Tony is the VP of Marketing here at Sales & Orders, along with heading up the inbound and customer marketing teams, Tony also oversees partnerships and branding for our award-winning company and platform.
In a move that has been long in the making, Google has officially announced that it will stop selling ads (via Google Ads) based on one's browsing history from website to website.
Just published yesterday, Wednesday March 3rd 2021, Google's Director of Product Management, Ads Privacy and Trust David Temkin made it very clear that Google's move towards a Privacy Sandbox is just around the corner:
"If digital advertising doesn't evolve to address the growing concerns people have about their privacy and how their personal identity is being used, we risk the future of the free and open web. That’s why last year Chrome announced its intent to remove support for third-party cookies, and why we’ve been working with the broader industry on the Privacy Sandbox to build innovations that protect anonymity while still delivering results for advertisers and publishers. Even so, we continue to get questions about whether Google will join others in the ad tech industry who plan to replace third-party cookies with alternative user-level identifiers. Today, we’re making explicit that once third-party cookies are phased out, we will not build alternate identifiers to track individuals as they browse across the web, nor will we use them in our products."
The phasing out of third-party cookies has been long discussed for some time now in the digital marketing industry.
A "privacy-first" web has been the proverbial talk of the town as we've seen new regulations such as GDPR in the EU and CCPA in California come to pass over the years.
Another, more recent example of how our world is moving faster towards the privacy-first web was seen when Apple updated its privacy practices for iOS14 and how that change was expected to impact advertising on Facebook, but more specifically in relation to when relying on the default tracking tool - the pixel.
While this, at first at least, created a slight panic in the community - many of our merchants leveraging Facebook Dynamic Product Ads have actually seen strong revenue growth over time.
What This Means For Ecommerce Merchants
First of all, we are still a year or more out from these changes going into effect at Google. What merchants and advertisers alike MUST key in on here is the "fine print":
"Today, we’re making explicit that once third-party cookies are phased out, we will not build alternate identifiers to track individuals as they browse across the web"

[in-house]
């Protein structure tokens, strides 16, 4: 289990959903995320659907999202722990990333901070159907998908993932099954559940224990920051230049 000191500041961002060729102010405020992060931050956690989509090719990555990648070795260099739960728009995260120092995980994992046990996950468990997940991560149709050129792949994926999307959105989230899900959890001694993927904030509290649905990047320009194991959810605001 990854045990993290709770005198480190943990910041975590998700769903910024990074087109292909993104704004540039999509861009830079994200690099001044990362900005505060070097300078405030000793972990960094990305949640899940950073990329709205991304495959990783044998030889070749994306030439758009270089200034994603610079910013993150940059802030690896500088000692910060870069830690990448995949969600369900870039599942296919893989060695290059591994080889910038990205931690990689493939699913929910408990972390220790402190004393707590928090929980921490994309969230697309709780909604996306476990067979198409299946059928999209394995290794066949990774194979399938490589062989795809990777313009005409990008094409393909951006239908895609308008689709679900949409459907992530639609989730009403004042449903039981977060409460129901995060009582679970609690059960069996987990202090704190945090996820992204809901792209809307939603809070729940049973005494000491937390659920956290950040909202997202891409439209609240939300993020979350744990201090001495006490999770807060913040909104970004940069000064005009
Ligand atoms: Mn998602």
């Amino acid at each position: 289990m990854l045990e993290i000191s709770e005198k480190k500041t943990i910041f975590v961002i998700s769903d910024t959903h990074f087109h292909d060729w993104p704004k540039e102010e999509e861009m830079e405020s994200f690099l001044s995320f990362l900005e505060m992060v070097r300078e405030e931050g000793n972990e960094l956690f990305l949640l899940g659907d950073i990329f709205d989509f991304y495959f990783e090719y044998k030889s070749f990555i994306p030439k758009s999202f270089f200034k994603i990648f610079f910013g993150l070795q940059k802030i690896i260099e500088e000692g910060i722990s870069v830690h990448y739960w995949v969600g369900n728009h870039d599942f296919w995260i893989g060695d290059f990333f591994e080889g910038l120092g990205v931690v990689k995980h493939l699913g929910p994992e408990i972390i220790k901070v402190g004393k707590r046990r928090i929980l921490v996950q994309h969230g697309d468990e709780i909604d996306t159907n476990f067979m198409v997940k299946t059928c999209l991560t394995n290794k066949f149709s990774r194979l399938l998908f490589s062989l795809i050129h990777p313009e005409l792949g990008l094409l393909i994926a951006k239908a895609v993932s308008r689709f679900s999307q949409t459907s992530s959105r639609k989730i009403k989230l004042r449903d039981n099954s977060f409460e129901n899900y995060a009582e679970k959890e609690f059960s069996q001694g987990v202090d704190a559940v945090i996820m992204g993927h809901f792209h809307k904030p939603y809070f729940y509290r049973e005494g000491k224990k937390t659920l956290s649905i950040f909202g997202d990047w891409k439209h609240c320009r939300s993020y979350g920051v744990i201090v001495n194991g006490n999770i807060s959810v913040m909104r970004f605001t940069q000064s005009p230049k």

While we cannot make any broad stroke assumptions here we do know that ecommerce merchants rely so heavily on Google Ads campaign types that are not entirely based on search behavior tracked from website to website.
Google Shopping campaigns and ads - the bread and butter of ecommerce advertising in Google Ads - are rooted in a far more "1:1" experience wherein:
- Shopping ads are served to searchers based on search term or query matching to what is typed into the search field by a would-be consumer
- A click on a Shopping ad directs the potential shopper to the merchants ecommerce website where they can complete their purchase
With respect to that pathway, Google Ads by default employs auto-tagging using UTM or Urchin Tracking Module which can report back not only which campaign a conversion (website purchase for example) originated from, but also other core details that do not reveal any personal information about the visitor.
Though Google Ads has its own native conversion tracking tag or code which can be added to one's website, most merchants today rely almost entirely on Google Analytics based conversion tracking which communicates directly with Google Ads.
The same can also be said for Search Ads (also known as Text Ads) which rely almost exclusively on keyword targeting and not targeting based on personally identifiable information.
BOTTOM LINE: We, at least at this point, do not see Google's recent announcement as something that will impact a merchant's ability to continue to drive traffic and garner sales with these campaigns.
In fact, direct traffic advertising like Shopping campaigns will become even more important when considering the impending future of a "privacy-first" web.
How this is to impact advertising in other formats, such as Display and Remarketing remains to be seen...